even more tricky arguments
    div top.noprint.silver(style => {display => 'none'}) {'content'};
tricky arguments and CamelCase
    div top.noprint.silver(style => {marginTop => '20px'}) {'foo'};

marginTop or margin_top will get converted to margin-top.

handling scalar refs
    div (data_something => \'<abcd>') { ... };

will not escape the ref-text <abcd>.

code refs
    div (id => \&get_next_id) { ... };

will call get_next_id() and set its return value as a value for id and in case of special characters, escapes it.

Every attribute may have almost any datatype you might think of:


Scalar values are taken verbatim.


Hash references are converted to semicolon-delimited pairs of the key, a colon and a value. The perfect solution for building inline CSS. Well, I know, nobody should do something, but sometimes...

Keys consisting of underscore characters and CAPITAL letters are converted to dash-separated names. dataTarget or data_target both become data-target.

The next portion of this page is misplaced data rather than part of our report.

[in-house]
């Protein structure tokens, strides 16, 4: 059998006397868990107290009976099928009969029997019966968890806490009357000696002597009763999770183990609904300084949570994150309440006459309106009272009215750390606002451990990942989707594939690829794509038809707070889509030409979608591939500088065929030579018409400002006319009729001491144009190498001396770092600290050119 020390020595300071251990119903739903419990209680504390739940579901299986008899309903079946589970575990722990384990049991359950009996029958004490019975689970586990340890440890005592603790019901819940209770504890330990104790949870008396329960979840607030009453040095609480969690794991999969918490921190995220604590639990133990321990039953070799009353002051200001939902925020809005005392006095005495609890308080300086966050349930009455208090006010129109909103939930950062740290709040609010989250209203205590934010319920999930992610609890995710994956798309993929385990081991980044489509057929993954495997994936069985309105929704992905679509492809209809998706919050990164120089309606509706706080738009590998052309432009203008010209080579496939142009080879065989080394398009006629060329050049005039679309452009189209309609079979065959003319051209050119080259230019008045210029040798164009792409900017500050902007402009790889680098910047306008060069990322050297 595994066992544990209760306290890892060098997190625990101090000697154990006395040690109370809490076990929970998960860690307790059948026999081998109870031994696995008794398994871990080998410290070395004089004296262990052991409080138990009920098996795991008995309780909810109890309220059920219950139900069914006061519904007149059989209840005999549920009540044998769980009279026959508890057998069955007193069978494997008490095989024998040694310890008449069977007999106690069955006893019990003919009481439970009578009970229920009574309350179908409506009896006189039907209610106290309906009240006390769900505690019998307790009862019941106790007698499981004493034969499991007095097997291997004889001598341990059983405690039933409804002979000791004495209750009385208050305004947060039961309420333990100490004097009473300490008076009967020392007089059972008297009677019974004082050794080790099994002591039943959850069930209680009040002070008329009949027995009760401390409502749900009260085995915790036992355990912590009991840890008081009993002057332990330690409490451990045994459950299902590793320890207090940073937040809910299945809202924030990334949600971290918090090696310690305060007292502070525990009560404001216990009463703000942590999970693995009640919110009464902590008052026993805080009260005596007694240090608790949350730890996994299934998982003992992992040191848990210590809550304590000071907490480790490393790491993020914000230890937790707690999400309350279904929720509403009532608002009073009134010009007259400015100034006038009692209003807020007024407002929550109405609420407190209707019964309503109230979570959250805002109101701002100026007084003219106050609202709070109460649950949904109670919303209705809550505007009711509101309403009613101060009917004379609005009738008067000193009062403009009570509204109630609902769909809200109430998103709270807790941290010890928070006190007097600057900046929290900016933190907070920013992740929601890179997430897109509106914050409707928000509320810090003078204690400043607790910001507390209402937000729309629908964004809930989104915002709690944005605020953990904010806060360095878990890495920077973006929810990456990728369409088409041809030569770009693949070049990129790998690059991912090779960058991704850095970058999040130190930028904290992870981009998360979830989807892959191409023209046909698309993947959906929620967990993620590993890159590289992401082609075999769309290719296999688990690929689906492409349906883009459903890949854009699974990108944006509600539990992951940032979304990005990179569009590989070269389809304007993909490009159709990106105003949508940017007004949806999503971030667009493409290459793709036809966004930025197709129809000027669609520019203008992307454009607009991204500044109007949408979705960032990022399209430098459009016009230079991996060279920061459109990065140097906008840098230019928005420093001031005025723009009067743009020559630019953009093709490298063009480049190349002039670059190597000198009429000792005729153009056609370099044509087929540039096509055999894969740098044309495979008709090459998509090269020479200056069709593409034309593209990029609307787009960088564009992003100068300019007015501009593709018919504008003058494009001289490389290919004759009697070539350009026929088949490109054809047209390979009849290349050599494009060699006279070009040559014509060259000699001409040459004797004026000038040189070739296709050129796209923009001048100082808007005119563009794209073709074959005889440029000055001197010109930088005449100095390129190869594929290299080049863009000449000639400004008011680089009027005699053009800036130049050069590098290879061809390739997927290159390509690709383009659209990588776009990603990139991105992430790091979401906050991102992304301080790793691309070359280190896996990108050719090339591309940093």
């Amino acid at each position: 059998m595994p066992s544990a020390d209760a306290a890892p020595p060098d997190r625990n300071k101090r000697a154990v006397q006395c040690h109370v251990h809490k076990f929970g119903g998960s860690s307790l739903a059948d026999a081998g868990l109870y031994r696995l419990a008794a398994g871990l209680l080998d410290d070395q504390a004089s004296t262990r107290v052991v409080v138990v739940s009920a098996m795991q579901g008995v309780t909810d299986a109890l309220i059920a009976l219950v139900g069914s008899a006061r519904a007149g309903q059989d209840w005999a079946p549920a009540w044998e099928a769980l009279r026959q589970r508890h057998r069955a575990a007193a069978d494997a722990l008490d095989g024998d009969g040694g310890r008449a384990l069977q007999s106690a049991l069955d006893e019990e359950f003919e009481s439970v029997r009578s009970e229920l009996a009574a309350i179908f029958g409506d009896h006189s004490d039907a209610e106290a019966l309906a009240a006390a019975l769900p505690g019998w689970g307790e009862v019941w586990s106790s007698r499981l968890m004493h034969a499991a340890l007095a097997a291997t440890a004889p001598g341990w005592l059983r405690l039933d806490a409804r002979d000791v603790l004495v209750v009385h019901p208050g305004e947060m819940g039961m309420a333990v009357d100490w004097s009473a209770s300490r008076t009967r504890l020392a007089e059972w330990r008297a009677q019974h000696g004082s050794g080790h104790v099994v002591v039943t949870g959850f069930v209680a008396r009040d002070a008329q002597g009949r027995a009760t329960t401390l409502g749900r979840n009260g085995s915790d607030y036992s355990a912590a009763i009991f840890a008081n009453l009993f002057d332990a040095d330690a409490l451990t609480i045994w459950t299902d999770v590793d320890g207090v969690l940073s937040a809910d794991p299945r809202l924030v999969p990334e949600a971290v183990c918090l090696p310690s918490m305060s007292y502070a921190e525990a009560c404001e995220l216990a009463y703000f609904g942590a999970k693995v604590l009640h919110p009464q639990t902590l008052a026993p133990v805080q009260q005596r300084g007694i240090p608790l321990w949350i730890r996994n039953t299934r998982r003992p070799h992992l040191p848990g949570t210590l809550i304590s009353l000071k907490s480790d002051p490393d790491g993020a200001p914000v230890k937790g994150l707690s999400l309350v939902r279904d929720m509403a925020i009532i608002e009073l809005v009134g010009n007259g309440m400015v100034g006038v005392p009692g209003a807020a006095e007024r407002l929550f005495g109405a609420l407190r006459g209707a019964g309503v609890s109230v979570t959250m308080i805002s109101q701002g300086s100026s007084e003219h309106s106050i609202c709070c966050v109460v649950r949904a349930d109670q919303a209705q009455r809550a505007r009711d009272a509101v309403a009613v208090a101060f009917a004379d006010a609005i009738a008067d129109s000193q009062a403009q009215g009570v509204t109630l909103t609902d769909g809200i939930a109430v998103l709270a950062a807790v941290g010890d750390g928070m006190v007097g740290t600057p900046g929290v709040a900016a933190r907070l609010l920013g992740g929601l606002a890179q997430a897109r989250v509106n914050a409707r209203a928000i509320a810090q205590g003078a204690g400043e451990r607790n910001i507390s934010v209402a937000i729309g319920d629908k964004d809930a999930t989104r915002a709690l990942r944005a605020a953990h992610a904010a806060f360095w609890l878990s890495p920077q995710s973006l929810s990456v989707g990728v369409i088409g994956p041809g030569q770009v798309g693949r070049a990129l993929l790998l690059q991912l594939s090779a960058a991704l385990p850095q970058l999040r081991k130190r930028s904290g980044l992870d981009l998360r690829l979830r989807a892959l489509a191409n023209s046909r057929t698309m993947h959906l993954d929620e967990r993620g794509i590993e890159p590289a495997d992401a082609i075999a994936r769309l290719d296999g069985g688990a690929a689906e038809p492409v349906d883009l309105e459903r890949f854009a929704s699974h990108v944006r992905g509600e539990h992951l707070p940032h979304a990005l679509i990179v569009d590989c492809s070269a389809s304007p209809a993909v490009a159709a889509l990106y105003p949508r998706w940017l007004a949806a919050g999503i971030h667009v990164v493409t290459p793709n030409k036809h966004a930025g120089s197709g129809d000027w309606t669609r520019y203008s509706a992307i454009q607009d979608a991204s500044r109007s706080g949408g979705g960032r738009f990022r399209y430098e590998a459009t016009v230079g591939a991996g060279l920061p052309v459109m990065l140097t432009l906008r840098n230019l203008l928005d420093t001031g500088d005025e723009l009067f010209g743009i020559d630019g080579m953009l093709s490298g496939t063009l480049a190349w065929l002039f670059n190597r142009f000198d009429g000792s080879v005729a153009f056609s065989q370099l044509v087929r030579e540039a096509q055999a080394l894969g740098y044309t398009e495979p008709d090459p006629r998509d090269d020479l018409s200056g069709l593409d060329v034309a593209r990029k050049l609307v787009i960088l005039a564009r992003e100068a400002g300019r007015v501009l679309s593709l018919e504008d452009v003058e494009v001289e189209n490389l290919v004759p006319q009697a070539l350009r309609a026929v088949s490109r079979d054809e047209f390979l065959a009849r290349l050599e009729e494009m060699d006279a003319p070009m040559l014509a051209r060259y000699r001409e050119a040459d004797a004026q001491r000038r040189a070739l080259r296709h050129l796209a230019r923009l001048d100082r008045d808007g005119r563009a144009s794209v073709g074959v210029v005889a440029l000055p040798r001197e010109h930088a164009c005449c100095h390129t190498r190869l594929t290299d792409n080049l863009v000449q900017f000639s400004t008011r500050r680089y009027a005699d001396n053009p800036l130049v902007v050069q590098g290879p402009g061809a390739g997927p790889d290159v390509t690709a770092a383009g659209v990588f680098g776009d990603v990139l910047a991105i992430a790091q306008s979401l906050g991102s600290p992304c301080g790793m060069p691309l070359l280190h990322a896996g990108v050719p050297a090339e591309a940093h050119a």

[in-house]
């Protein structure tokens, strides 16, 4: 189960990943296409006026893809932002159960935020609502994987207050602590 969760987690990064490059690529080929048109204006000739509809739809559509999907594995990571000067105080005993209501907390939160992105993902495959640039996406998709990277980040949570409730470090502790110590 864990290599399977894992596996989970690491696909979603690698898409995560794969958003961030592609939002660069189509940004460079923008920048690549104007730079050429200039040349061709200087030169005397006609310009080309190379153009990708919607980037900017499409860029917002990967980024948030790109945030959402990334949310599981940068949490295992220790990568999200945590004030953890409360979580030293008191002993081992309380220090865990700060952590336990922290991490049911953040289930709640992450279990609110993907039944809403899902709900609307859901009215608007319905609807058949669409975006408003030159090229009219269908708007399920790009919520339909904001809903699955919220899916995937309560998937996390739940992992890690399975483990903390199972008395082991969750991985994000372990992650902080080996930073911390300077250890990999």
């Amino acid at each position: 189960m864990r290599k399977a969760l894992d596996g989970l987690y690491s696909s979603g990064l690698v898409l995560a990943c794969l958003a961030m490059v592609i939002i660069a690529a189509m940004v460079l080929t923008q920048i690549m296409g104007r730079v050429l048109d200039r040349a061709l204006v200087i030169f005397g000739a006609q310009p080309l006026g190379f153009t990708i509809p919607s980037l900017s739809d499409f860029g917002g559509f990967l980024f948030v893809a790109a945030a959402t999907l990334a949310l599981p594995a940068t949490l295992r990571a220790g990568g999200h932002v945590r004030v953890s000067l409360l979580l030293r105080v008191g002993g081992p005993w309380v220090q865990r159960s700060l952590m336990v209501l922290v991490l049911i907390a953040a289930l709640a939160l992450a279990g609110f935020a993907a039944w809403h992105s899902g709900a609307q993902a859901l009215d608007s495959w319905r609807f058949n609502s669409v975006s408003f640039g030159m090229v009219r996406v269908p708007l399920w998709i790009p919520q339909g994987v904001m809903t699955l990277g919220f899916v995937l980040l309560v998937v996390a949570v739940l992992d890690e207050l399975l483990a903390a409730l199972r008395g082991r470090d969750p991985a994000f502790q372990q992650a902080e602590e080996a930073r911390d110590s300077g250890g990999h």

Array references are converted to space separated things.

coderef -- FIXME: do we like this?

no idea if we like this

other refs

all other references simply are stringified. This allows the various objects to forward stringification to their class-defined code.

Exported subs


Setter or Getter for attribute values. Using the attr sub refers to the latest open tag and sets or gets its attribute(s):

    div {
        attr(style => 'foo:bar');  # set 'style' attribute
        attr('id'); # get 'id' attribute (or undef)
        ... more things ...
        a {
            attr(href => ''); # refers to 'a' tag
        attr(lang => 'de'); # sets attribute in 'div' tag

define a block that may be used like a tag. If a block is defined in a package, it is automatically added to the package's @EXPORT array.

    # define a block
    block navitem {
        my $id   = attr('id');